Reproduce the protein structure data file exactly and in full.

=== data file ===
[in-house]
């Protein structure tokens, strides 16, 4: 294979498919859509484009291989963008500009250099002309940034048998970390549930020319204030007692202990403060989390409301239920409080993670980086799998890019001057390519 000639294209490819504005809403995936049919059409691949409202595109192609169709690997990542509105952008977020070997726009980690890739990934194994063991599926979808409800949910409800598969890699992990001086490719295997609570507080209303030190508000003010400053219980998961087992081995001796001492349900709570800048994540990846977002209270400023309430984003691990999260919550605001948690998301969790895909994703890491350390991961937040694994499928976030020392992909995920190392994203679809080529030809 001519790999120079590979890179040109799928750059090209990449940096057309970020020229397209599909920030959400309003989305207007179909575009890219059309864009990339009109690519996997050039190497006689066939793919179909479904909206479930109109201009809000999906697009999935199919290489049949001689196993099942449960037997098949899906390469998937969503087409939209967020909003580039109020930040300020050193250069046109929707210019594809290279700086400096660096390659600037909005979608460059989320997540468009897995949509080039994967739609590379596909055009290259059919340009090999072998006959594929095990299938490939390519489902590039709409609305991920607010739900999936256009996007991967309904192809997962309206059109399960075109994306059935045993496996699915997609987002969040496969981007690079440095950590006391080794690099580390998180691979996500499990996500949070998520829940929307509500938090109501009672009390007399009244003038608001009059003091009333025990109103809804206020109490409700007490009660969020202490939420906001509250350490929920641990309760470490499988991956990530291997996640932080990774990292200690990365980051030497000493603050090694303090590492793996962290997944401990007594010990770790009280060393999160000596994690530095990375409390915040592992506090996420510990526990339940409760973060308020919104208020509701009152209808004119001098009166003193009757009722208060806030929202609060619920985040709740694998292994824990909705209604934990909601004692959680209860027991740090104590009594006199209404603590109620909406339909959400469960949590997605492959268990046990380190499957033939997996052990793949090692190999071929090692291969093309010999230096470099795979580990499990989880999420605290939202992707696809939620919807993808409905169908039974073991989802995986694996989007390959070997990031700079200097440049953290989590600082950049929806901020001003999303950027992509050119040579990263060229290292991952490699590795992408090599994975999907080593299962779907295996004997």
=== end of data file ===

[in-house]
């Protein structure tokens, strides 16, 4: 294979498919859509484009291989963008500009250099002309940034048998970390549930020319204030007692202990403060989390409301239920409080993670980086799998890019001057390519 000639294209490819504005809403995936049919059409691949409202595109192609169709690997990542509105952008977020070997726009980690890739990934194994063991599926979808409800949910409800598969890699992990001086490719295997609570507080209303030190508000003010400053219980998961087992081995001796001492349900709570800048994540990846977002209270400023309430984003691990999260919550605001948690998301969790895909994703890491350390991961937040694994499928976030020392992909995920190392994203679809080529030809 001519790999120079590979890179040109799928750059090209990449940096057309970020020229397209599909920030959400309003989305207007179909575009890219059309864009990339009109690519996997050039190497006689066939793919179909479904909206479930109109201009809000999906697009999935199919290489049949001689196993099942449960037997098949899906390469998937969503087409939209967020909003580039109020930040300020050193250069046109929707210019594809290279700086400096660096390659600037909005979608460059989320997540468009897995949509080039994967739609590379596909055009290259059919340009090999072998006959594929095990299938490939390519489902590039709409609305991920607010739900999936256009996007991967309904192809997962309206059109399960075109994306059935045993496996699915997609987002969040496969981007690079440095950590006391080794690099580390998180691979996500499990996500949070998520829940929307509500938090109501009672009390007399009244003038608001009059003091009333025990109103809804206020109490409700007490009660969020202490939420906001509250350490929920641990309760470490499988991956990530291997996640932080990774990292200690990365980051030497000493603050090694303090590492793996962290997944401990007594010990770790009280060393999160000596994690530095990375409390915040592992506090996420510990526990339940409760973060308020919104208020509701009152209808004119001098009166003193009757009722208060806030929202609060619920985040709740694998292994824990909705209604934990909601004692959680209860027991740090104590009594006199209404603590109620909406339909959400469960949590997605492959268990046990380190499957033939997996052990793949090692190999071929090692291969093309010999230096470099795979580990499990989880999420605290939202992707696809939620919807993808409905169908039974073991989802995986694996989007390959070997990031700079200097440049953290989590600082950049929806901020001003999303950027992509050119040579990263060229290292991952490699590795992408090599994975999907080593299962779907295996004997």